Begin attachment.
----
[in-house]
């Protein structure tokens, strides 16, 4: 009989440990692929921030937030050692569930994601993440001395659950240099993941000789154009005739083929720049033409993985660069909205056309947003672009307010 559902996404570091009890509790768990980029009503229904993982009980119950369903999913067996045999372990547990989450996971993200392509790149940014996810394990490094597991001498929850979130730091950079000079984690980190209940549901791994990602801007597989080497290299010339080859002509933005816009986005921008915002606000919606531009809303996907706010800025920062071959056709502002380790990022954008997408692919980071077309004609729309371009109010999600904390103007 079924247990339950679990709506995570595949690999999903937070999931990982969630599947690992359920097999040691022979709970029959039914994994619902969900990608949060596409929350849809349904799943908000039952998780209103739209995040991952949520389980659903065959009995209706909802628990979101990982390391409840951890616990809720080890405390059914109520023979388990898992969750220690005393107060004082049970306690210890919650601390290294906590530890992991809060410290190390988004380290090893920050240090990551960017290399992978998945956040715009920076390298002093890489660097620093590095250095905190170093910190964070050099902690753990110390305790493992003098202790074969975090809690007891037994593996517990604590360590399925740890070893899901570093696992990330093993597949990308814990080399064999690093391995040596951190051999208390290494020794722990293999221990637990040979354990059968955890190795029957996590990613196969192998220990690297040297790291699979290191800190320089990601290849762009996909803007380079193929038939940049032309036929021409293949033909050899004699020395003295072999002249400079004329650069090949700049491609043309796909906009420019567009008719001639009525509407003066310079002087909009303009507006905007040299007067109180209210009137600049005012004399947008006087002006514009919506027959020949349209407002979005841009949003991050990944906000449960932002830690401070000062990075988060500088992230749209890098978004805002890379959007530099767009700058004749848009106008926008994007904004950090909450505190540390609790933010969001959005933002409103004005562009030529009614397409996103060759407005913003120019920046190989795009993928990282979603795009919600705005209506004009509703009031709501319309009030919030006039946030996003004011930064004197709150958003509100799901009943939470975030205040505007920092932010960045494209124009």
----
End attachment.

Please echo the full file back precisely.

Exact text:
[in-house]
């Protein structure tokens, strides 16, 4: 009989440990692929921030937030050692569930994601993440001395659950240099993941000789154009005739083929720049033409993985660069909205056309947003672009307010 559902996404570091009890509790768990980029009503229904993982009980119950369903999913067996045999372990547990989450996971993200392509790149940014996810394990490094597991001498929850979130730091950079000079984690980190209940549901791994990602801007597989080497290299010339080859002509933005816009986005921008915002606000919606531009809303996907706010800025920062071959056709502002380790990022954008997408692919980071077309004609729309371009109010999600904390103007 079924247990339950679990709506995570595949690999999903937070999931990982969630599947690992359920097999040691022979709970029959039914994994619902969900990608949060596409929350849809349904799943908000039952998780209103739209995040991952949520389980659903065959009995209706909802628990979101990982390391409840951890616990809720080890405390059914109520023979388990898992969750220690005393107060004082049970306690210890919650601390290294906590530890992991809060410290190390988004380290090893920050240090990551960017290399992978998945956040715009920076390298002093890489660097620093590095250095905190170093910190964070050099902690753990110390305790493992003098202790074969975090809690007891037994593996517990604590360590399925740890070893899901570093696992990330093993597949990308814990080399064999690093391995040596951190051999208390290494020794722990293999221990637990040979354990059968955890190795029957996590990613196969192998220990690297040297790291699979290191800190320089990601290849762009996909803007380079193929038939940049032309036929021409293949033909050899004699020395003295072999002249400079004329650069090949700049491609043309796909906009420019567009008719001639009525509407003066310079002087909009303009507006905007040299007067109180209210009137600049005012004399947008006087002006514009919506027959020949349209407002979005841009949003991050990944906000449960932002830690401070000062990075988060500088992230749209890098978004805002890379959007530099767009700058004749848009106008926008994007904004950090909450505190540390609790933010969001959005933002409103004005562009030529009614397409996103060759407005913003120019920046190989795009993928990282979603795009919600705005209506004009509703009031709501319309009030919030006039946030996003004011930064004197709150958003509100799901009943939470975030205040505007920092932010960045494209124009």